Rats and mice eat through fabric, plastic (garbage cans and storage containers), thin plywood, and they love to chew electrical wires on mowers and cars. The minute there's an upside down bucket or a board left on the ground, not to mention a shed or a house, a mouse will move in under it. Bees, wasps and ants will get into outdoor electrical boxes and walls of sheds and houses. Snakes then smell where the mice are, and if a mouse can fit through, so can a snake. Once I found a gopher snake up on the top shelf of a set of shelves. Being eye to eye with a 2-meter snake unexpectedly is a real adrenaline rush!

    An aside here, I assume you know that yellowjackets and hornets live in the ground, and when a mower goes over their nest (which is usually in high weeds) many of them come after you. I didn't know this when I first got this place, and my pants were on the outside of my socks and I was actually standing on the nest while mowing, and I thought I backed into a thistle. I looked down and had about 10 yellowjackets on each ankle and many going up my pant legs. I had to run about 600 meters to the car, and by then lots of them were following me. Almost every year I get stung by at least a couple yellowjackets or paper wasps that make huge, turban-looking nests under the eaves of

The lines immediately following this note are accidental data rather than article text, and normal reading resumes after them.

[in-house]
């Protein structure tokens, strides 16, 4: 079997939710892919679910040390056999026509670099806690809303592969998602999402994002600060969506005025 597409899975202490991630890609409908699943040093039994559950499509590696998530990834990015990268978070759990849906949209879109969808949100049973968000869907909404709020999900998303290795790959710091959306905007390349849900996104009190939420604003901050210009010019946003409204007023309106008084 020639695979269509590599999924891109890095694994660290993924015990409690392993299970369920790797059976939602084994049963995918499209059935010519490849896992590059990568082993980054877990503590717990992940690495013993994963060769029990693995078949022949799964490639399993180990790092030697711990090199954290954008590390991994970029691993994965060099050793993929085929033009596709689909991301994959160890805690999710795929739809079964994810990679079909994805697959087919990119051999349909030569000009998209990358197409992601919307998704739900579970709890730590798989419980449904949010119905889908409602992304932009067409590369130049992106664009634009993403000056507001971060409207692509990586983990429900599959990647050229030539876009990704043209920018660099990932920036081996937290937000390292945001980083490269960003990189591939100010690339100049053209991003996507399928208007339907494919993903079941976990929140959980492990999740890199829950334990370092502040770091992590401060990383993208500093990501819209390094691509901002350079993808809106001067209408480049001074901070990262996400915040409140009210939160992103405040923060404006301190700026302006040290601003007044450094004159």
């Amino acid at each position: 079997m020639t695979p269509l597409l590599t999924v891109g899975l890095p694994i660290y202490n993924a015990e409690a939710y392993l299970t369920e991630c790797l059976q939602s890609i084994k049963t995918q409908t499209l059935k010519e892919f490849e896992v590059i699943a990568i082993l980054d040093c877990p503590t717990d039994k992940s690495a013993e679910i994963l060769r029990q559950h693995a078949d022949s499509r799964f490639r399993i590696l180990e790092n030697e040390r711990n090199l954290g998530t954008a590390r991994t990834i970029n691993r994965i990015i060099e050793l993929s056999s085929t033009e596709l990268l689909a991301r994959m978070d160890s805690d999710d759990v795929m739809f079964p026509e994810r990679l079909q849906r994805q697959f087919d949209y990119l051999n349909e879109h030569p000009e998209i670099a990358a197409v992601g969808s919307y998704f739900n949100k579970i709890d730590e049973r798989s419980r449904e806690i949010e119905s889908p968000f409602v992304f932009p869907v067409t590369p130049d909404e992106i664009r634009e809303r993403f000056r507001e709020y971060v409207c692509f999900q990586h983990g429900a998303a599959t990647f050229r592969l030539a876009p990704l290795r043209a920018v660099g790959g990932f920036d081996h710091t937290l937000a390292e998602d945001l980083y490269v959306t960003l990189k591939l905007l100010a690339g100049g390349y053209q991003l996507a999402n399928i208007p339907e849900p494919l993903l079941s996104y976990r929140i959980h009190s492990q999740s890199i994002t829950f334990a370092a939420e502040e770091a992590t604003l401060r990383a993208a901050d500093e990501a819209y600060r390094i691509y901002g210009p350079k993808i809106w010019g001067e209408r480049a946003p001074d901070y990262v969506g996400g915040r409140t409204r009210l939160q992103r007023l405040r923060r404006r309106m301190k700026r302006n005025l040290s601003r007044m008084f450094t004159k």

the roof. It's part of being here :)

    Invest in a good mower, one that is capable of mowing more than just a lawn, because small lawn mowers can't handle real weeds. I bought 2 regular mowers that I blew the engine on before I finally got a professional one, and it made all the difference. Don't get impatient and try to shove a mower over weeds, it will blow the engine and that dreaded blue smoke will start flying out of it.

    Metal sheds don't work where I am because they get condensation on the inside of the roof and drip down onto the contents, and at the bottom of the sliding doors there are open spaces where mice can get in. The prices are tempting, but for me it was an expensive mistake. The floor wasn't thick-enough plywood and the rats chewed through it, and destroyed the contents. Taking apart that metal shed and hauling it to the recycle place was a real nuisance. It's also easier to add onto a wooden shed as your needs grow.